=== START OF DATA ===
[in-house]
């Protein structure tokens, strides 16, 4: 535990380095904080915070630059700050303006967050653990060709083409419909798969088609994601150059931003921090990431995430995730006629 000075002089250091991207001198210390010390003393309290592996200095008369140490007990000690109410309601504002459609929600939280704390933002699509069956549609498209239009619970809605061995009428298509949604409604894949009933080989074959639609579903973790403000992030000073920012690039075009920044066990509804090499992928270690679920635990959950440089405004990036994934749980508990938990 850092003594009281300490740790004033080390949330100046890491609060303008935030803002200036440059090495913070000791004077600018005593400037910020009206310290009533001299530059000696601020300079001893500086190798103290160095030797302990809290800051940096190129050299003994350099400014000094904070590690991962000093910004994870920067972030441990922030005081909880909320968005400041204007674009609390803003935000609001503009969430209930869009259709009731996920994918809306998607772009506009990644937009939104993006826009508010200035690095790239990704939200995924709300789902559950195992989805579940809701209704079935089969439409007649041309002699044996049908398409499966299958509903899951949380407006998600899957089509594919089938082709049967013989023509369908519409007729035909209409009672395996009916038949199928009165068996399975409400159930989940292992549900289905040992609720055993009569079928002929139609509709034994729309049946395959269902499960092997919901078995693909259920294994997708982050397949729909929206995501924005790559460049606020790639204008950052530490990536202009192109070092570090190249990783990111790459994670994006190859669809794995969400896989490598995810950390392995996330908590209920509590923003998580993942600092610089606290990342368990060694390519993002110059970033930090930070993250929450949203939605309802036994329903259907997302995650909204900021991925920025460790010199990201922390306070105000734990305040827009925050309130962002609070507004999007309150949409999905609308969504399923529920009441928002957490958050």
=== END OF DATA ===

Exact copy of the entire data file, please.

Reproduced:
[in-house]
């Protein structure tokens, strides 16, 4: 535990380095904080915070630059700050303006967050653990060709083409419909798969088609994601150059931003921090990431995430995730006629 000075002089250091991207001198210390010390003393309290592996200095008369140490007990000690109410309601504002459609929600939280704390933002699509069956549609498209239009619970809605061995009428298509949604409604894949009933080989074959639609579903973790403000992030000073920012690039075009920044066990509804090499992928270690679920635990959950440089405004990036994934749980508990938990 850092003594009281300490740790004033080390949330100046890491609060303008935030803002200036440059090495913070000791004077600018005593400037910020009206310290009533001299530059000696601020300079001893500086190798103290160095030797302990809290800051940096190129050299003994350099400014000094904070590690991962000093910004994870920067972030441990922030005081909880909320968005400041204007674009609390803003935000609001503009969430209930869009259709009731996920994918809306998607772009506009990644937009939104993006826009508010200035690095790239990704939200995924709300789902559950195992989805579940809701209704079935089969439409007649041309002699044996049908398409499966299958509903899951949380407006998600899957089509594919089938082709049967013989023509369908519409007729035909209409009672395996009916038949199928009165068996399975409400159930989940292992549900289905040992609720055993009569079928002929139609509709034994729309049946395959269902499960092997919901078995693909259920294994997708982050397949729909929206995501924005790559460049606020790639204008950052530490990536202009192109070092570090190249990783990111790459994670994006190859669809794995969400896989490598995810950390392995996330908590209920509590923003998580993942600092610089606290990342368990060694390519993002110059970033930090930070993250929450949203939605309802036994329903259907997302995650909204900021991925920025460790010199990201922390306070105000734990305040827009925050309130962002609070507004999007309150949409999905609308969504399923529920009441928002957490958050």